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Applications Open for Innovative Teaching Grants

Book 37 By Kim Underwood

Winston-Salem/Forsyth County Schools

JUNE 22, 2016 – Thanks to a $500 Innovative Teaching Grant, media coordinator Holly DuBois was able to send home bags filled with books for Caleb’s Creek Elementary parents to read with their children.

At Diggs-Latham Elementary School, dance teacher Amanda Stevenson used a $250 Innovative Teaching Grant to buy materials to build freestanding dance barres for students to use in her dance classes.

During the 2015-16 school year, other teachers used grant money to buy an iPod for students at Brenner Children’s Hospital to use, to build a reading corner where students could sit and read books in Spanish or English, to take students on birding adventures at Winston Lake Park and to buy Bouncy Bands, elastic bands that can be attached to desks so students can bounce away excess energy and focus on their work.

Those are just a few of the grants that enabled teachers to help students in ways that might not otherwise have been possible. The grants are sponsored by Woody Clinard and administered through the Forsyth Education Partnership. Last September, the partnership awarded 31 grants worth a total of about $16,000.

The partnership is now inviting teachers throughout Winston-Salem/Forsyth County Schools to submit proposals for grants that will enable them to enrich the lives of their students. Applications are being accepted through Aug. 31, and the recipients for the 2016-17 school year will be announced in September.

This is the fourth year for the grants, which go up to $500. The first two years, grants were offered only to teachers at Title I elementary schools, which are schools with a high percentage of students eligible for free and reduced-priced meals. Starting last year, all teachers were invited to apply.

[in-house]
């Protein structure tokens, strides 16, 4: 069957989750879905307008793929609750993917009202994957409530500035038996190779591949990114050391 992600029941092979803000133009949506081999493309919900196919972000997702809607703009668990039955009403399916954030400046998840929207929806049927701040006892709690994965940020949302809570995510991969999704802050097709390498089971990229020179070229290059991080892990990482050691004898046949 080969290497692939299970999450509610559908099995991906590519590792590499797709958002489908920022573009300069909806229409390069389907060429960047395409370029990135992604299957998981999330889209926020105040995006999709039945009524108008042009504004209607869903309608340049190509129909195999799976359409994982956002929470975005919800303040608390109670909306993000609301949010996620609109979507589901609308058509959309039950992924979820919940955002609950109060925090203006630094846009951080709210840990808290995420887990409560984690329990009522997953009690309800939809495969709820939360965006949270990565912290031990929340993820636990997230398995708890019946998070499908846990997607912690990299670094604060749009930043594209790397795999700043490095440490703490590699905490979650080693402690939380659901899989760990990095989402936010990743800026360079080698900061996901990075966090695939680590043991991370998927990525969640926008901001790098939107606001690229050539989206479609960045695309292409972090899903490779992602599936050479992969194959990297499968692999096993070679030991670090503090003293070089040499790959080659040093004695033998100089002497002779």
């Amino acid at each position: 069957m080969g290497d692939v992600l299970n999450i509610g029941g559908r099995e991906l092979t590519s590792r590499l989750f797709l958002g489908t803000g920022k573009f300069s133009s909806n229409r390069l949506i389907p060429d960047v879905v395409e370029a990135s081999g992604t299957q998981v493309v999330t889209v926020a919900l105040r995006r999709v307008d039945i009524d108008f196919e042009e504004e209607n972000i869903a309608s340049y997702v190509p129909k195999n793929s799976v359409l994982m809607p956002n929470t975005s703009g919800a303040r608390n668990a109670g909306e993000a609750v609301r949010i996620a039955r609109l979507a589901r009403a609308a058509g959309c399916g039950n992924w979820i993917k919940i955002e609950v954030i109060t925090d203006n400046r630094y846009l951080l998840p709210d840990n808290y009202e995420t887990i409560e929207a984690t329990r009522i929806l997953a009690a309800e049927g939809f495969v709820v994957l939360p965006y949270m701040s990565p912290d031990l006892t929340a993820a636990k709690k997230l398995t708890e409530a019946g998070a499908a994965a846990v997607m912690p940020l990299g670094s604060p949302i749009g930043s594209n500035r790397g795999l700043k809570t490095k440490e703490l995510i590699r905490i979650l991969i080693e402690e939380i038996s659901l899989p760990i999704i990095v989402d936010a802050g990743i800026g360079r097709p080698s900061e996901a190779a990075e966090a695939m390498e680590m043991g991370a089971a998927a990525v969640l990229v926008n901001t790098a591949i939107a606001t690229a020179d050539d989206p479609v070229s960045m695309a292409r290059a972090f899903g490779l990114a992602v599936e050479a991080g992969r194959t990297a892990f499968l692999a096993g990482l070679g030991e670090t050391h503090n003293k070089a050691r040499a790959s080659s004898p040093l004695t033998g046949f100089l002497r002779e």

Barre 87 The grants grew out of discussions that Susan Tague and Toby Arnold of the partnership had with Clinard about doing something to affirm teachers and to stimulate innovation.

“Woody just wants to show every teacher every ounce of support that he can,” said Tague, the partnership’s community engagement and parent involvement chair.

Clinard has said that, aside from parents, teachers can be the most important people in children’s lives and the grants are one way to recognize teachers for what they do. Clinard supports teachers and others in the school system in other ways in addition to the grants. For Old Town Elementary School, for instance, he paid to bring in a nationally recognized expert on the effects of poverty to lead a workshop.

“He really believes in education. Everything he does is to support schools,” Tague said.

At Caleb’s Creek, the grant enabled Dubois to buy about 150 books from a discount warehouse.  Parents could come in, pick up a bag of books and take them home to read. They could keep the bag as long as they liked.

“This allows parents access to reading materials that they might not otherwise have as well as a great variety of materials,” DuBois wrote in her grant overview. “When they are finished reading the books, they simply bring the bag in and switch it out for another bag.”  

In talking with Dubois, Karel Chandler, who is on the board of the partnership, learned that having parents pick up the books had led to some becoming more involved in the school.

“I was personally very impressed and would like to see Forsyth Education Partnership pass this along to other parents,” Chandler said.   

To learn more about the partnership and to apply for an Innovative Teaching Grant, go to Forsyth Education Partnership